surface, and the atmosphere has more pressure.
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If there are fewer closely packed (less dense) gas molecules, there are fewer molecules to push down on
the surface and the atmosphere has less  pressure.
4.3. How does a planet “get” an atmosphere?
Of the four inner Solar System planets only three — Venus, our Earth, and Mars — wear some sort of
blanket of gas called an atmosphere. Why just these three? Why does Mercury have an almost negligible
It turns out that “getting” an atmosphere and “holding” onto it come down to mostly a combination of
how large the planet is and how close it is to the Sun. If you are a planetary geologist, the story is a lot
more complicated than size and location. For now, if we look at only these two variables, we can go far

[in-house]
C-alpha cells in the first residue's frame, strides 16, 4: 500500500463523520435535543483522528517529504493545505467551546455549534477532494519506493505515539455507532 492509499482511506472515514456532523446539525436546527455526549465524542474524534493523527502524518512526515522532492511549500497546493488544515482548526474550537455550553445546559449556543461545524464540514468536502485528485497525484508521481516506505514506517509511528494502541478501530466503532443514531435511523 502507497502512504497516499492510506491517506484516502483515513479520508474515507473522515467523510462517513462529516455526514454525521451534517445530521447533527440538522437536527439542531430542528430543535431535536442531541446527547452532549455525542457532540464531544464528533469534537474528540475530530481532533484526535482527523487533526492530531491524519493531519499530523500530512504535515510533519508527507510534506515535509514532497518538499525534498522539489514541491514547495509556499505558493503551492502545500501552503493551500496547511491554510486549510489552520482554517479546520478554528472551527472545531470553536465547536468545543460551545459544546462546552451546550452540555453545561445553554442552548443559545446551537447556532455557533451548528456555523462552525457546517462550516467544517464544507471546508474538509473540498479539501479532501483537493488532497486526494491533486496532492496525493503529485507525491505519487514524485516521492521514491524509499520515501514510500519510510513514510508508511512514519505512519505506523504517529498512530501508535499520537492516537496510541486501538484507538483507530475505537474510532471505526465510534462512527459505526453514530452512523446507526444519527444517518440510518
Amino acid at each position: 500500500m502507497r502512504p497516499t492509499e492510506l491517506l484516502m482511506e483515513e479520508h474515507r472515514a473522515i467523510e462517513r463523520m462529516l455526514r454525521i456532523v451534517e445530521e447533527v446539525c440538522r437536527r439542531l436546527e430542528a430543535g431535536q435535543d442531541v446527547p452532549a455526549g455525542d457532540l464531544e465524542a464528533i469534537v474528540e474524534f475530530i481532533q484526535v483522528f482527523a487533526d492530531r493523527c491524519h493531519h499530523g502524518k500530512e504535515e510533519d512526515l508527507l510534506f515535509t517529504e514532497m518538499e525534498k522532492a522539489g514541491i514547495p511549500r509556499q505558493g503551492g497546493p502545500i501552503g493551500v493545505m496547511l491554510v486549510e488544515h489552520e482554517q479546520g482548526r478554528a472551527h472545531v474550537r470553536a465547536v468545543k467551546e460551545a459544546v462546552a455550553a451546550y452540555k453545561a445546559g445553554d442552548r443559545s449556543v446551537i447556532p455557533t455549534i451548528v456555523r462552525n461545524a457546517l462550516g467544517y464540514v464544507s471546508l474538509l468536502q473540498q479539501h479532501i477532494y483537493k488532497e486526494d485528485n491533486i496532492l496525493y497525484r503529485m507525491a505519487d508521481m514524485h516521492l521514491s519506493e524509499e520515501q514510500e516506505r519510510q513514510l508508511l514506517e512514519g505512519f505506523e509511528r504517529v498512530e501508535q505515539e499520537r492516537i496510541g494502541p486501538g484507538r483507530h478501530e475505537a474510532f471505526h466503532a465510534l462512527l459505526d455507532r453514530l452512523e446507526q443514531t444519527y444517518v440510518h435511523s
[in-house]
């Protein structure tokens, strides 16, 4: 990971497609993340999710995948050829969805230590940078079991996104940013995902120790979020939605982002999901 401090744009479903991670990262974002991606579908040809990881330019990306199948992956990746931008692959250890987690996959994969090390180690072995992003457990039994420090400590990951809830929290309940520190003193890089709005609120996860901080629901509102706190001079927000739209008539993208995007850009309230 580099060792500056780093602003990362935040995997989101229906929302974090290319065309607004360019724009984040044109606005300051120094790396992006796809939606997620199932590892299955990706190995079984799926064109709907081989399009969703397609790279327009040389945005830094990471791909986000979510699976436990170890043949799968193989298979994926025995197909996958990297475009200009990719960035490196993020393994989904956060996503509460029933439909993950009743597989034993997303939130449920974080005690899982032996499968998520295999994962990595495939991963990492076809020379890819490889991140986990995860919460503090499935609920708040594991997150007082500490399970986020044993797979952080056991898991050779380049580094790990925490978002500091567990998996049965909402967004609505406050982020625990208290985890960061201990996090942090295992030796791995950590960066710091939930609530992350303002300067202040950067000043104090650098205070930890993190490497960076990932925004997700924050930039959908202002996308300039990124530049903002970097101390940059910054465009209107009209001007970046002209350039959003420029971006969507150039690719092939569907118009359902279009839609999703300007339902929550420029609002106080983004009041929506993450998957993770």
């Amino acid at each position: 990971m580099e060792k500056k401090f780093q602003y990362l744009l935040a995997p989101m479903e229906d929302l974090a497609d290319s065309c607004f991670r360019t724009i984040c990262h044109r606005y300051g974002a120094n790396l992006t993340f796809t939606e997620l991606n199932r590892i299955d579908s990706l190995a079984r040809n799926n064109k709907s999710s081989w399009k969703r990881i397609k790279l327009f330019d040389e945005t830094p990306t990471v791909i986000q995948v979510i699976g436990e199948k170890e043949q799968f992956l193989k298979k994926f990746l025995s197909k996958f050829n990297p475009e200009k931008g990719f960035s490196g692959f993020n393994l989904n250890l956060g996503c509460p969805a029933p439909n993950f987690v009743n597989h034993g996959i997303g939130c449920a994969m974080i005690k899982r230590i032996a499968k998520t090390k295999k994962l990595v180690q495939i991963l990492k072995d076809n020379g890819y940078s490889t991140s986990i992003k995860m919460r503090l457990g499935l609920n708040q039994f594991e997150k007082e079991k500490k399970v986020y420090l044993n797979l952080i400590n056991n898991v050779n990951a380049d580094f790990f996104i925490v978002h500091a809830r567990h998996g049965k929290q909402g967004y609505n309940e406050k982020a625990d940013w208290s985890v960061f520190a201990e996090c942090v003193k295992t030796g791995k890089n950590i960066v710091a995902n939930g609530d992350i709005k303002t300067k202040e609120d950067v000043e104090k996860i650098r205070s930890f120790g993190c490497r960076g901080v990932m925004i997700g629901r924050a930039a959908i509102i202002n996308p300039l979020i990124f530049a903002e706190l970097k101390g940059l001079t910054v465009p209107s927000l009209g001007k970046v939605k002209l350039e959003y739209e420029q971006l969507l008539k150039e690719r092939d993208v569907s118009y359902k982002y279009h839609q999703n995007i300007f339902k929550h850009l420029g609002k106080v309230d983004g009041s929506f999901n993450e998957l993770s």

in understanding why Earth ended up such a nice cozy place while Mars turned into an icebox. Later on
we will explore other factors that contribute to whether an atmosphere hangs around or not.
In the beginning of our Solar System…when the planets were forming, all the four inner planets started
out with the same kind of air: mostly hydrogen and helium. During this period, the Sun was not very
bright or hot. Hydrogen and helium are lightweight molecules and our inner four had enough gravity to
hang onto this early atmosphere briefly.
Over a very long period of time, the Sun grew hotter and brighter, and heated up the small lightweight
molecules of hydrogen and helium. Over a few hundred million years, almost all of the hydrogen and
helium escaped, leaving Earth and the other three inner planets little more than balls of rock.